33 years ago, The Economist published an article announcing a new global currency for "around 2018".

On the cover of the magazine, the Phoenix, rising from the ashes of fiat currencies, features a 2018 gold coin.



How could anyone be sure enough to bring forward such a specific date 33 years in advance for an event of global significance? Isn't that amazing?

This event is currently underway. What will happen at the end of this month of June should indeed have happened in 2018. That is why.

1988 - 2008 - 2018: The history of the Basel III NSFR

The bankruptcy of the German Herstatt Bank in 1974, which brought to light serious dysfunctions in the banking system, could have led to systemic risks. To remedy this, the central banks of the G10 and then the G13, under the Basel Committee, have worked on new banking and financial rules to ensure the security of the system. After 14 years of work, the members of the G13 signed a series of protocols, which were called "Basel Accords". It was in 1988.

Only a few weeks later, an extremely knowledgeable person wrote this famous article: “Get ready for the world currency”. The body of the article talks about a perfectly stable currency, not allowing governments to use inflation to finance their budget deficits. Gold is the only currency offering this stability of purchasing power.

The gold withdrawn from the international monetary system in 1971 by President Nixon, for the benefit of a purely fiduciary dollar, is therefore the mythical phoenix which must rise from its ashes. That's what the magazine cover image proclaims.

But by what way?

After 1988, the Basel Committee continued its work, when the world seemed to be in chaos. Savings and loan crisis around 1987, bankruptcy of the USSR in 1991, Mexican crisis of 1995, Asian crisis with the bankruptcy of the little dragons in 1997, Russian financial crisis in 1998, systemic crisis due to the bankruptcy of LTCM in 1998… In 2004, after 16 years of work, the central bankers of the G13 signed the “Basel II Accords” revising the capital standards in relation to credit and market risks. These recommendations were to be gradually implemented from 2007 to 2008.

But in 2007, the american real estate bubble was inflated by subprime mortgage loans. Banks transform batches of mortgages into very complex financial products that are supposed to have high yields, which will be sold to almost every bank on the planet. When the real estate market turns around and investors realize that these financial products are junk bonds, the market crumbles. One of New York's biggest banks goes bankrupt, causing dominoes to fall around the world and a global systemic crisis.

After the successive crises of the 1990s, the emerging countries have come together and formed an alliance behind their leaders - Brazil, Russia, India and China - called the BRICs. Representing 41% of the world's population, these countries believe that international bodies (IMF, World Bank, etc.) favor the Western economy, in particular United States, to their detriment. The G13 thus became the G20. It was in November 2008, in the midst of the financial crisis, under the presidency of the United States, that for the first time the G20 brought together heads of state and their finance ministers in addition to central bank governors. The Financial Times called the meeting the "New Bretton Woods" because the heads of state of most of the major countries called for far-reaching reform of the monetary system.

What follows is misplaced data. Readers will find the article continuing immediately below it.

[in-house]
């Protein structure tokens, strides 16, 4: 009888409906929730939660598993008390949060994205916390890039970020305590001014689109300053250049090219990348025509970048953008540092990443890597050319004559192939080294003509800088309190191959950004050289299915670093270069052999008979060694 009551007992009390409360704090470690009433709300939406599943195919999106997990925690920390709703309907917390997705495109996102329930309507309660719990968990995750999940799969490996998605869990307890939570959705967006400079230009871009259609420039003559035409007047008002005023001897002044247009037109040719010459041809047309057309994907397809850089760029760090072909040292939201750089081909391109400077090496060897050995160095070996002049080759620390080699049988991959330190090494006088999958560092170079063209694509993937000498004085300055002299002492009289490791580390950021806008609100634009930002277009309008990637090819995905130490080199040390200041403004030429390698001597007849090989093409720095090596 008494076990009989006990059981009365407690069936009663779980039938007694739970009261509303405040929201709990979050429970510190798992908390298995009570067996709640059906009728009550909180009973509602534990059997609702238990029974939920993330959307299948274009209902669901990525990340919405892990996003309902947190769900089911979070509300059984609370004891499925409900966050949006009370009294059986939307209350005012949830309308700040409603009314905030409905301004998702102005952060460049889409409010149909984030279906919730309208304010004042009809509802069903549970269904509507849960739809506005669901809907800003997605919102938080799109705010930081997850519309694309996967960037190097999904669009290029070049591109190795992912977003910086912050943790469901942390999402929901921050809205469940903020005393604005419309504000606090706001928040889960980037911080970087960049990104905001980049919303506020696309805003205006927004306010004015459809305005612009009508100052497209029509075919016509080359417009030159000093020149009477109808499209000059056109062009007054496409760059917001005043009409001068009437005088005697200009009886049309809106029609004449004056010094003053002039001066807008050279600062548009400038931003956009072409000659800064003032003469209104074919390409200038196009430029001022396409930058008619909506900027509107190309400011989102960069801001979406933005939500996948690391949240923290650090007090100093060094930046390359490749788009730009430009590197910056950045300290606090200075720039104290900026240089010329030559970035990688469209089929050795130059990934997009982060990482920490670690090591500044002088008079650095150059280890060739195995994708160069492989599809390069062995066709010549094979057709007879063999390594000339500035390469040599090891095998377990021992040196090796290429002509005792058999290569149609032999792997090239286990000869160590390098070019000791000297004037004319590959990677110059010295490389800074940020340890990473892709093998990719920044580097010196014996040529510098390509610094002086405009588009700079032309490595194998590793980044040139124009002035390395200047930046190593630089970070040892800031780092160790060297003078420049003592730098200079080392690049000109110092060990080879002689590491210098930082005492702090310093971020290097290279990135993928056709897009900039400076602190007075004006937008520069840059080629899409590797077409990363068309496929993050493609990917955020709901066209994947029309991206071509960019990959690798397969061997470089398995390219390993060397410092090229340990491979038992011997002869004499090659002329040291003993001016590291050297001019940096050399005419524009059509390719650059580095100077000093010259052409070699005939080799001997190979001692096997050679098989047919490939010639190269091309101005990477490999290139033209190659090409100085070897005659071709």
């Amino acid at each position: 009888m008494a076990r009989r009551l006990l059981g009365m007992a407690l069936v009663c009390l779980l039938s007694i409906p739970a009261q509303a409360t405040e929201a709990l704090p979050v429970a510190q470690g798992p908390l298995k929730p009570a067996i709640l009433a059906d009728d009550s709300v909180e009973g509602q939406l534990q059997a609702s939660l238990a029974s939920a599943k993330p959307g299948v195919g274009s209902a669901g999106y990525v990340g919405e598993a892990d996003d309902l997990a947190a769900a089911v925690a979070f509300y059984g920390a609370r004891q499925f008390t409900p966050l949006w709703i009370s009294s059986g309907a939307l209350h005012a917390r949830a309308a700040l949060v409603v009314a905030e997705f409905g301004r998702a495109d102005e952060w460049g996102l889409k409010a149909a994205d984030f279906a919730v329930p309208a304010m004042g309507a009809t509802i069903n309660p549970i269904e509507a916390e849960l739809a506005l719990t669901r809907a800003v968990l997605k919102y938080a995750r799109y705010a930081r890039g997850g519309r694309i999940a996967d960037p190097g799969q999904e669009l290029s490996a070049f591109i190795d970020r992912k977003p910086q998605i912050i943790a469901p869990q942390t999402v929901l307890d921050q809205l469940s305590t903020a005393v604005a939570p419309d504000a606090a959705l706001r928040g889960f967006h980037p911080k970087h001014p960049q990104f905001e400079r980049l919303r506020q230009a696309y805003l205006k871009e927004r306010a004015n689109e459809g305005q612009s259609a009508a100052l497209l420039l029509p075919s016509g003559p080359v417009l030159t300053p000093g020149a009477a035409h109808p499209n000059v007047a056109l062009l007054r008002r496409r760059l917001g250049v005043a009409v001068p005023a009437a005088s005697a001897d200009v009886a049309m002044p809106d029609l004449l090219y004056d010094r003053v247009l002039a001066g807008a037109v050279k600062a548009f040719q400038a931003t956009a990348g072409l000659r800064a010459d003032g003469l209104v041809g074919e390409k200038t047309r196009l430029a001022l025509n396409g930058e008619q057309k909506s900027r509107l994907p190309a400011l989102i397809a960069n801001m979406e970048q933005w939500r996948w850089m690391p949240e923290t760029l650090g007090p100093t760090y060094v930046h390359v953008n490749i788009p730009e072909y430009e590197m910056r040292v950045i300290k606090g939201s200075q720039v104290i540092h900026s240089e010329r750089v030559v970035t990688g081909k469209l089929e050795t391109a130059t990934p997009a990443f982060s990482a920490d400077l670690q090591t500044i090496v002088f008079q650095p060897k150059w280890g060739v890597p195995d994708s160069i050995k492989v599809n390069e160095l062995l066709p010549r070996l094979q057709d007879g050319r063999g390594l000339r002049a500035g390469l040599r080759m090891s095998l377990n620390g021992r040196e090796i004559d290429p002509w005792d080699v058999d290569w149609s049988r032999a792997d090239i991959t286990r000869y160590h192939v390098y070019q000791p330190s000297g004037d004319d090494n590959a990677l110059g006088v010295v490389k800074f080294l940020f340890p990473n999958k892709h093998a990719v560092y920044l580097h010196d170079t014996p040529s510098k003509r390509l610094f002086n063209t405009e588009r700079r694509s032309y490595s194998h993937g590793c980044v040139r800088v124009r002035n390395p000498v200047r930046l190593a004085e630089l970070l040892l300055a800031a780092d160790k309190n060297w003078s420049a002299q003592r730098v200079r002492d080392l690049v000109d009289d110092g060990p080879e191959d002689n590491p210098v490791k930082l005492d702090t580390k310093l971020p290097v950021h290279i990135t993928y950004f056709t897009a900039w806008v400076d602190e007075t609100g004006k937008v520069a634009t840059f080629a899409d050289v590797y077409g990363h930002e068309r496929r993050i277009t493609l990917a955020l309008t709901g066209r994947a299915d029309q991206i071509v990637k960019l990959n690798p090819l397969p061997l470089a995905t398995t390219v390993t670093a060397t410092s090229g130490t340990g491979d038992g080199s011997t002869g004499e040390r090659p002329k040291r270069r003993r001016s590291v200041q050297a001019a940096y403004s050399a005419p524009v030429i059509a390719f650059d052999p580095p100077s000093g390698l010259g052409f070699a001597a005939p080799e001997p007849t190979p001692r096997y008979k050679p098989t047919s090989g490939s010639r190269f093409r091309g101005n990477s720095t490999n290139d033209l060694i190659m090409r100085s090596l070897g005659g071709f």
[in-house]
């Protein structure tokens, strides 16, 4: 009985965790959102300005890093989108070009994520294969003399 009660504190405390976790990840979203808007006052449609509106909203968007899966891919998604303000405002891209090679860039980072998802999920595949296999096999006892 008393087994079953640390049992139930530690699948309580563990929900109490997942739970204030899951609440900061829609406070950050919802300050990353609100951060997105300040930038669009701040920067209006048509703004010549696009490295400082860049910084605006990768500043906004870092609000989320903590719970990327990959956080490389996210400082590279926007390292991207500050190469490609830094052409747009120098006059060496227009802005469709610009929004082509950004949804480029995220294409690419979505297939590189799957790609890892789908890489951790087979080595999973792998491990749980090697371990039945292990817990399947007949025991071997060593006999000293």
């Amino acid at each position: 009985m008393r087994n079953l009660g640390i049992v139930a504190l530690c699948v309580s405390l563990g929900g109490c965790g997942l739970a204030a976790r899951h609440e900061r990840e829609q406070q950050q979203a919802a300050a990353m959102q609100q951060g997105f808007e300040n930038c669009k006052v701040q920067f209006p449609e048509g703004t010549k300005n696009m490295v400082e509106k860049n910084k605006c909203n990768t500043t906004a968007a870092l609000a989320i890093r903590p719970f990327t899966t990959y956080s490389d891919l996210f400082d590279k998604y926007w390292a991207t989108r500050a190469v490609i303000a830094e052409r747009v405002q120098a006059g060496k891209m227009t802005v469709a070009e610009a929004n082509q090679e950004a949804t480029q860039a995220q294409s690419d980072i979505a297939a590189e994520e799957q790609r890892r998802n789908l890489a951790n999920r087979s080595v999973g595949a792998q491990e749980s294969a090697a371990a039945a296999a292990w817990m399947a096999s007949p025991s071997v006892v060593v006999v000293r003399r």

From the next G20 in London in 2009, the Financial Stability Board was enlarged to include all members of the G20. It was at this time that new work by the G20 financial authorities began, leading to the “Basel III Accords” which will be signed on December 16, 2010. These new rules deal with liquidity ratios and in particular the NSFR (Net Stable Funding Ratio), which should be mandatory on January 1, 2018. (See page 9 of the original 2010 BIS document or its simplification on Wikipedia.)



As we have known for a few months, the implementation of the NSFR, in particular on allocated or unallocated gold and on its derivative products will cause an earthquake on the market, which should lead to a serious revaluation of the price of ounce of physical gold. As for the gold-paper game, it will no longer interest the banks and will only be addressed to a few professionals looking to hedge a future delivery.



Some rare chess players are able to predict their victory 20 moves in advance.

The Economist's author is of this caliber, having anticipated 33 years in advance what would happen following the first Basel III Accords.

Somehow, he probably "advised" the Committee members to make the game go as originally planned.

These Basel III rules apply to all major banks around the world

Major Chinese banks meet Basel III standards. The NSFR has been the rule since March 2019.

In India, the big banks have been Basel III compliant since 2019. The NSFR will be mandatory there on 1st October 2021.

And in Russia, banks are also already up to Basel III standards.

As a reminder, the major U.S banks will have to apply the NSFR on July 1, 2021. (See the directive of the OCC, the Federal Reserve and the FDIC.)

This rule applies to U.S banks, savings and pension funds and their subsidiaries with assets exceeding $ 100 billion. Ditto for subsidiaries of foreign banks.

Either the 39 largest banks in the United States.

The reset announced in Davos in 2014 by the director of the IMF, Christine Lagarde is already underway. The pace will pick up next month.

The interminable negotiations at the IMF on the content of the SDR basket of currencies must imperatively be concluded before the end of the first half of 2022, for implementation on August 1, 2022. 

I wouldn't be surprised if gold took up 20% of the shares in this basket, as in Russia's currency reserves or in those imposed on the Russian National Wealth Fund since last Thursday. (Source)